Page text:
Nonoperative Management and Novel Imaging for Posterior Circumflex Humeral Artery Injury in Volleyball

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Abstract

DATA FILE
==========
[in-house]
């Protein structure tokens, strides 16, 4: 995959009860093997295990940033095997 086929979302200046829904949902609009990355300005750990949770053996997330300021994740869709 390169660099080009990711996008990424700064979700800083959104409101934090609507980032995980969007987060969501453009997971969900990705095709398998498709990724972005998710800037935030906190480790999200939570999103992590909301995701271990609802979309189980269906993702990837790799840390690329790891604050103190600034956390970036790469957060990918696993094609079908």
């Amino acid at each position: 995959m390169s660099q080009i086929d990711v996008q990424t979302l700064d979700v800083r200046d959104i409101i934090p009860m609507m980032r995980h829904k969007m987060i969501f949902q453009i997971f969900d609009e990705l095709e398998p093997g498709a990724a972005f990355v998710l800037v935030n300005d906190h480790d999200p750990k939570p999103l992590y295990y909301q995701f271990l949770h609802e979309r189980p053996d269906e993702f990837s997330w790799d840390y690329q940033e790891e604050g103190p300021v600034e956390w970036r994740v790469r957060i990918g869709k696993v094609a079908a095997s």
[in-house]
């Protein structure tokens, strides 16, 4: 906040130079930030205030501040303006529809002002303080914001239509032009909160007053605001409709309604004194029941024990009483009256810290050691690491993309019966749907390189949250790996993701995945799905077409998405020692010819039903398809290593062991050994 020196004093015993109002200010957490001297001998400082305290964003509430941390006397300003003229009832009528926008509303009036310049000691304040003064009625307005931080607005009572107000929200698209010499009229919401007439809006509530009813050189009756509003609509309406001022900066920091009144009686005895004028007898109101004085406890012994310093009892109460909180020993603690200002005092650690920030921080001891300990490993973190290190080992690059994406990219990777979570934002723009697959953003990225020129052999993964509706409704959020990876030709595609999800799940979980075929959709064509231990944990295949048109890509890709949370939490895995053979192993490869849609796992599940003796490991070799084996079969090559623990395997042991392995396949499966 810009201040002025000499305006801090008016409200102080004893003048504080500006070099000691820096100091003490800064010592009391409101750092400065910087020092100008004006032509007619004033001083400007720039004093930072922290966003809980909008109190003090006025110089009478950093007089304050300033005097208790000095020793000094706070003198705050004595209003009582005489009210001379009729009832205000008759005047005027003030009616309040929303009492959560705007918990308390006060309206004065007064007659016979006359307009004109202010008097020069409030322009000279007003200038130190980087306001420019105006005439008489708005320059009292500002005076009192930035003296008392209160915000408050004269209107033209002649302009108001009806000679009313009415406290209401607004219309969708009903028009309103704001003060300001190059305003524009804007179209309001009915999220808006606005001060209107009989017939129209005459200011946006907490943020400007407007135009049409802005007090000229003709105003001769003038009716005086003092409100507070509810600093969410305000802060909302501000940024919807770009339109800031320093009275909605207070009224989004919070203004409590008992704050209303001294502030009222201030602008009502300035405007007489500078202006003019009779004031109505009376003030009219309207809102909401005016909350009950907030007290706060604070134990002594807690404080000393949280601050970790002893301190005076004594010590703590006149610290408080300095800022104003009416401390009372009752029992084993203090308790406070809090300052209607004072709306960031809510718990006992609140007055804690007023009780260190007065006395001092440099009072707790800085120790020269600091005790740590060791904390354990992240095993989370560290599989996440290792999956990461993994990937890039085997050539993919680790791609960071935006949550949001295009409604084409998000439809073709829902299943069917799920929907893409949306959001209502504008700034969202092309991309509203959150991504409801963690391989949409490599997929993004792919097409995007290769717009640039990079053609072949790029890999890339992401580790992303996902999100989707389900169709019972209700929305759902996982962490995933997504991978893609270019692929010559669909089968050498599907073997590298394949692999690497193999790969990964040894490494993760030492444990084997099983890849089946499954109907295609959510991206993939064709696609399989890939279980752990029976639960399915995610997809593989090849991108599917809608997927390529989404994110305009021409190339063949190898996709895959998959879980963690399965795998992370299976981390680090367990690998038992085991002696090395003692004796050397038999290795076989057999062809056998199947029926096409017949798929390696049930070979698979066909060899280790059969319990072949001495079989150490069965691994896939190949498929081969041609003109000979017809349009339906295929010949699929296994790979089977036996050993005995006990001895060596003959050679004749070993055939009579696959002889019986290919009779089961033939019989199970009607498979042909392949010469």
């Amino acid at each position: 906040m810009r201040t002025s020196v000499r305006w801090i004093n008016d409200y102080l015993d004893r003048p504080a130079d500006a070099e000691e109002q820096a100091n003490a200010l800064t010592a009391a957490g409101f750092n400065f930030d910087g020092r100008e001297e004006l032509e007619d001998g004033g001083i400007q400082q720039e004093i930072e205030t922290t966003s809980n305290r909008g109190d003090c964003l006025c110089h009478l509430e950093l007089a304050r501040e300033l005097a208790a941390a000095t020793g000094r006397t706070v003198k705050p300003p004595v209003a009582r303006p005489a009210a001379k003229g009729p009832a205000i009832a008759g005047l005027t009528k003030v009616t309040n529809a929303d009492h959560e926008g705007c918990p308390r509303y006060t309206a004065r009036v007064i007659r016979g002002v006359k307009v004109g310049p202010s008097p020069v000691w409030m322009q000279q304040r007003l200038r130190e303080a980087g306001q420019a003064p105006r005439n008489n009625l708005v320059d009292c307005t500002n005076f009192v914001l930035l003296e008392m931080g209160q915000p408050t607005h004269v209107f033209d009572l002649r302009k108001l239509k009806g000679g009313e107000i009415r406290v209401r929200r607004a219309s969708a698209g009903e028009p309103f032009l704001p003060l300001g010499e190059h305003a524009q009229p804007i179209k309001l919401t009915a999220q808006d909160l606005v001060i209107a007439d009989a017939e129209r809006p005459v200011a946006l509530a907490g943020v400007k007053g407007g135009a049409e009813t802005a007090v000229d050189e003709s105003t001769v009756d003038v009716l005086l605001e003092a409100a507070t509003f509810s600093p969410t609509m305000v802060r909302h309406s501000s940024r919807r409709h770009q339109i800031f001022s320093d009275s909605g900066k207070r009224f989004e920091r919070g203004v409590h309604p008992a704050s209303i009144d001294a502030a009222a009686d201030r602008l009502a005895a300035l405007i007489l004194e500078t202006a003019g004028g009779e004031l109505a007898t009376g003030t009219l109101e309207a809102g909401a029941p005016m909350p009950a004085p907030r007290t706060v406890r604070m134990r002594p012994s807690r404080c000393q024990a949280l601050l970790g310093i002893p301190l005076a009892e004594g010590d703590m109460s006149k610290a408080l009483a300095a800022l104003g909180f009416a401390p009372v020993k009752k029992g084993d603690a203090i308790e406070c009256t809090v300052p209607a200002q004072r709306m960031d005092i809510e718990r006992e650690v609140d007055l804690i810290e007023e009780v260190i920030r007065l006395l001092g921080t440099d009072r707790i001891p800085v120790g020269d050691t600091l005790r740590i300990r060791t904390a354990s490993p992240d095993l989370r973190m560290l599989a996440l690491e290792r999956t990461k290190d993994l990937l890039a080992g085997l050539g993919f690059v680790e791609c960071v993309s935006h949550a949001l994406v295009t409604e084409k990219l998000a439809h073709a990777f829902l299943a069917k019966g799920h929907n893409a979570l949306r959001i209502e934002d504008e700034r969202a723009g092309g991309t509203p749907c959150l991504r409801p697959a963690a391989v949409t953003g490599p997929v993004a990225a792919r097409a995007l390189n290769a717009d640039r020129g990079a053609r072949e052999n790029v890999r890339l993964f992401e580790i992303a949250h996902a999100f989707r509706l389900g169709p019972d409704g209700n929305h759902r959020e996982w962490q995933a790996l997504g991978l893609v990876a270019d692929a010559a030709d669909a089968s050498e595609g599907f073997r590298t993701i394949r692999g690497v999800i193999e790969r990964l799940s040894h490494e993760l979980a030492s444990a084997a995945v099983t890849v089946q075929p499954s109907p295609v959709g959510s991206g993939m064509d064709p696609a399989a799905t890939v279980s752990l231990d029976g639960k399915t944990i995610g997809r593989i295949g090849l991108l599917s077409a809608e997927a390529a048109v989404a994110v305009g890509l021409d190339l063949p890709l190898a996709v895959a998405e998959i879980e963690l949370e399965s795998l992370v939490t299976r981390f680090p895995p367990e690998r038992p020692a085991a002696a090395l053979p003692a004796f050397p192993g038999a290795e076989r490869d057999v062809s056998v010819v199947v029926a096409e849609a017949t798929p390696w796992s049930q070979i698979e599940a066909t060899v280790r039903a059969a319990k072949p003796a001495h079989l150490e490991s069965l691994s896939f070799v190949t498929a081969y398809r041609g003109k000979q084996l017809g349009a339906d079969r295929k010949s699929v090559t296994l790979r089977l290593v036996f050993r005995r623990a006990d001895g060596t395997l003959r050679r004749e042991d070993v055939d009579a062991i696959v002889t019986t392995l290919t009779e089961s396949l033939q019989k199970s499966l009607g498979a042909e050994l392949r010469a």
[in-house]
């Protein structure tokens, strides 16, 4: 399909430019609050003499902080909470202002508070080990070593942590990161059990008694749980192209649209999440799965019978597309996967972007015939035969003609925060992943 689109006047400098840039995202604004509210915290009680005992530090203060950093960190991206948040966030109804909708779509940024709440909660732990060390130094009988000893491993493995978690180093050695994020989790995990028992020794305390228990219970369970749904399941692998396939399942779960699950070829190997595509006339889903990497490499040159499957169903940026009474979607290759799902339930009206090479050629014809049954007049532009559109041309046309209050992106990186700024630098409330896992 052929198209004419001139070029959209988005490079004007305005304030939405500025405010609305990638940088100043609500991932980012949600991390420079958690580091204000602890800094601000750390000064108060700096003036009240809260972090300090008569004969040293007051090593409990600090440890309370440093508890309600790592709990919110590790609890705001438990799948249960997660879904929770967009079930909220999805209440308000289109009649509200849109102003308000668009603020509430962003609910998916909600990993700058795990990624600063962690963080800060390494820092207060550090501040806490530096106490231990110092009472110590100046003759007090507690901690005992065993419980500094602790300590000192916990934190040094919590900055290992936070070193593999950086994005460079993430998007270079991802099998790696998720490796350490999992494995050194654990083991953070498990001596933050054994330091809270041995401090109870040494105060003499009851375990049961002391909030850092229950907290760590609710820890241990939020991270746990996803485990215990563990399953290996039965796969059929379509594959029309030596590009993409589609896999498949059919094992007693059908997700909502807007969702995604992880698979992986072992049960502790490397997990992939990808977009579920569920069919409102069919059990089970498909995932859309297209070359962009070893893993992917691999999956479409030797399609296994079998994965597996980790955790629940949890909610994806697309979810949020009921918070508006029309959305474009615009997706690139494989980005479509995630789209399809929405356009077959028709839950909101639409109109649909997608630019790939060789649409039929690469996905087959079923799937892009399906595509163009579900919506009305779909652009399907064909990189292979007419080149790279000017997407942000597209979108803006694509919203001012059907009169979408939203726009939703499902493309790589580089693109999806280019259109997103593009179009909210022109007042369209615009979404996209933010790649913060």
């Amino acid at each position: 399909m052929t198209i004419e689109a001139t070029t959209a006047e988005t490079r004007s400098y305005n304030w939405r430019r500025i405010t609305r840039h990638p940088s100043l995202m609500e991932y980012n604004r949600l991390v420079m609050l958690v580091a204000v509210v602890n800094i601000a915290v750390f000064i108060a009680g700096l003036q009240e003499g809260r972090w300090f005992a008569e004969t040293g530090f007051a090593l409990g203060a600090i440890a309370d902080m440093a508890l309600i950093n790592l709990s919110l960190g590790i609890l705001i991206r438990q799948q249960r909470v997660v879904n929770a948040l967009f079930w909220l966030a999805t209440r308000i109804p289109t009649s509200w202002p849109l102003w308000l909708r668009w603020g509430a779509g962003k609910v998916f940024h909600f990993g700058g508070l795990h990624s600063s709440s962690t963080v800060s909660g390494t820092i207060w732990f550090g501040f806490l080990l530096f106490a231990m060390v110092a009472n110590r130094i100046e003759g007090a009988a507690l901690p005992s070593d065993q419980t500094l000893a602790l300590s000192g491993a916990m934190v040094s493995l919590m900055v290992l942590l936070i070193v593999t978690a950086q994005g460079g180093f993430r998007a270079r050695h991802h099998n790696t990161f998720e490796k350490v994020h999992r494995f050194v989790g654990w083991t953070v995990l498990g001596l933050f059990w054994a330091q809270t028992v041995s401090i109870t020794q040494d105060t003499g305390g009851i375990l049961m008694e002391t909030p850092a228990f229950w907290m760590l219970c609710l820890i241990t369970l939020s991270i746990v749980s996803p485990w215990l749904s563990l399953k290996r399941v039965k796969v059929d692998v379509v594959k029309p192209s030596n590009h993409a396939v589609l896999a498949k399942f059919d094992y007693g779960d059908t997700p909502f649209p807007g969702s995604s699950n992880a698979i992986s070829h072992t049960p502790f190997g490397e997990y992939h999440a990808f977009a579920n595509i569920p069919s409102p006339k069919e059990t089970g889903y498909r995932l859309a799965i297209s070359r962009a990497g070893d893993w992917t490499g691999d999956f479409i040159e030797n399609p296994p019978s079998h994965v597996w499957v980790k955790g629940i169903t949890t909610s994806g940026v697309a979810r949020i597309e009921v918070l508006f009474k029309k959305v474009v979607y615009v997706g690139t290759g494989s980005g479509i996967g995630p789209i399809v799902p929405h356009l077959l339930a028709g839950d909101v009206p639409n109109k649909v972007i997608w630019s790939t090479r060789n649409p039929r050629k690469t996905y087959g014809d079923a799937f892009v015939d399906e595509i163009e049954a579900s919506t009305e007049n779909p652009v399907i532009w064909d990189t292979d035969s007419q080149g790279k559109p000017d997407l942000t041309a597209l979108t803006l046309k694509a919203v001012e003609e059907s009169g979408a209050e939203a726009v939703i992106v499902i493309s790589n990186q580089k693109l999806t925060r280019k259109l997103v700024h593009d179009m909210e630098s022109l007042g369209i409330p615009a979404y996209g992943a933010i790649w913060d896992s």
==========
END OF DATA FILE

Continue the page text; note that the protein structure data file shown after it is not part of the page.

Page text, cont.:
We report on a 34-yr-old male elite volleyball player with symptomatic emboli in the spiking hand from a partially thrombosed aneurysm of the posterior circumflex humeral artery (PCHA) in his dominant shoulder. At initial diagnosis and follow-up, a combination of time-resolved and high-resolution steady state contrast-enhanced magnetic resonance angiography (CE-MRA) enabled detailed visualization of: (1) emboli that were not detectable by vascular ultrasound; and (2) the PCHA aneurysm, including compression during abduction and external rotation (ABER provocation). At 15-month follow-up, including forced cessation of volleyball activities over the preceding 9 months, the PCHA aneurysm remained unchanged. Central filling defects in the palmar arch and digital arteries resolved over time and affected arterial vessel segments showed postthrombotic changes. Digital blood pressure values improved substantially and almost normalized during follow-up. In conclusion, this case report is the first to show promising results of nonoperative management for a vascular shoulder overuse injury in a professional volleyball player as an alternative to invasive therapeutic options.

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